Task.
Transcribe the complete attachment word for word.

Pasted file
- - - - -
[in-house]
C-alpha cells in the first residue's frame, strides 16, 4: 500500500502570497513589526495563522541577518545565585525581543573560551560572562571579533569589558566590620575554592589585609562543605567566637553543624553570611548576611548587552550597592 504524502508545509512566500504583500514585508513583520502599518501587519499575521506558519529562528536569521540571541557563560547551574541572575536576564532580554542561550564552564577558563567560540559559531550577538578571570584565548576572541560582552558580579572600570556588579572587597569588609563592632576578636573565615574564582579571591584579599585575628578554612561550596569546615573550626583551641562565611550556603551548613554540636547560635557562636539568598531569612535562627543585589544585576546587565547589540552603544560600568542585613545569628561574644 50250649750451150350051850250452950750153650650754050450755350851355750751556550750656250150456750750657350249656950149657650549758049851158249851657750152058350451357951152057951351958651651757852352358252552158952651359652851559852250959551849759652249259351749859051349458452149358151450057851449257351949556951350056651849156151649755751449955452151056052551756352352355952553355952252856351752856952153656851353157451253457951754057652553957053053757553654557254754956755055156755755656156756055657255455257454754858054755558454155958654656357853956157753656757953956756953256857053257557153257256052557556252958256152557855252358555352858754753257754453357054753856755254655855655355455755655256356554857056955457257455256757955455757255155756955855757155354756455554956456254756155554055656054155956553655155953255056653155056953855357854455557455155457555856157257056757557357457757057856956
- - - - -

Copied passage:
[in-house]
C-alpha cells in the first residue's frame, strides 16, 4: 500500500502570497513589526495563522541577518545565585525581543573560551560572562571579533569589558566590620575554592589585609562543605567566637553543624553570611548576611548587552550597592 504524502508545509512566500504583500514585508513583520502599518501587519499575521506558519529562528536569521540571541557563560547551574541572575536576564532580554542561550564552564577558563567560540559559531550577538578571570584565548576572541560582552558580579572600570556588579572587597569588609563592632576578636573565615574564582579571591584579599585575628578554612561550596569546615573550626583551641562565611550556603551548613554540636547560635557562636539568598531569612535562627543585589544585576546587565547589540552603544560600568542585613545569628561574644 50250649750451150350051850250452950750153650650754050450755350851355750751556550750656250150456750750657350249656950149657650549758049851158249851657750152058350451357951152057951351958651651757852352358252552158952651359652851559852250959551849759652249259351749859051349458452149358151450057851449257351949556951350056651849156151649755751449955452151056052551756352352355952553355952252856351752856952153656851353157451253457951754057652553957053053757553654557254754956755055156755755656156756055657255455257454754858054755558454155958654656357853956157753656757953956756953256857053257557153257256052557556252958256152557855252358555352858754753257754453357054753856755254655855655355455755655256356554857056955457257455256757955455757255155756955855757155354756455554956456254756155554055656054155956553655155953255056653155056953855357854455557455155457555856157257056757557357457757057856956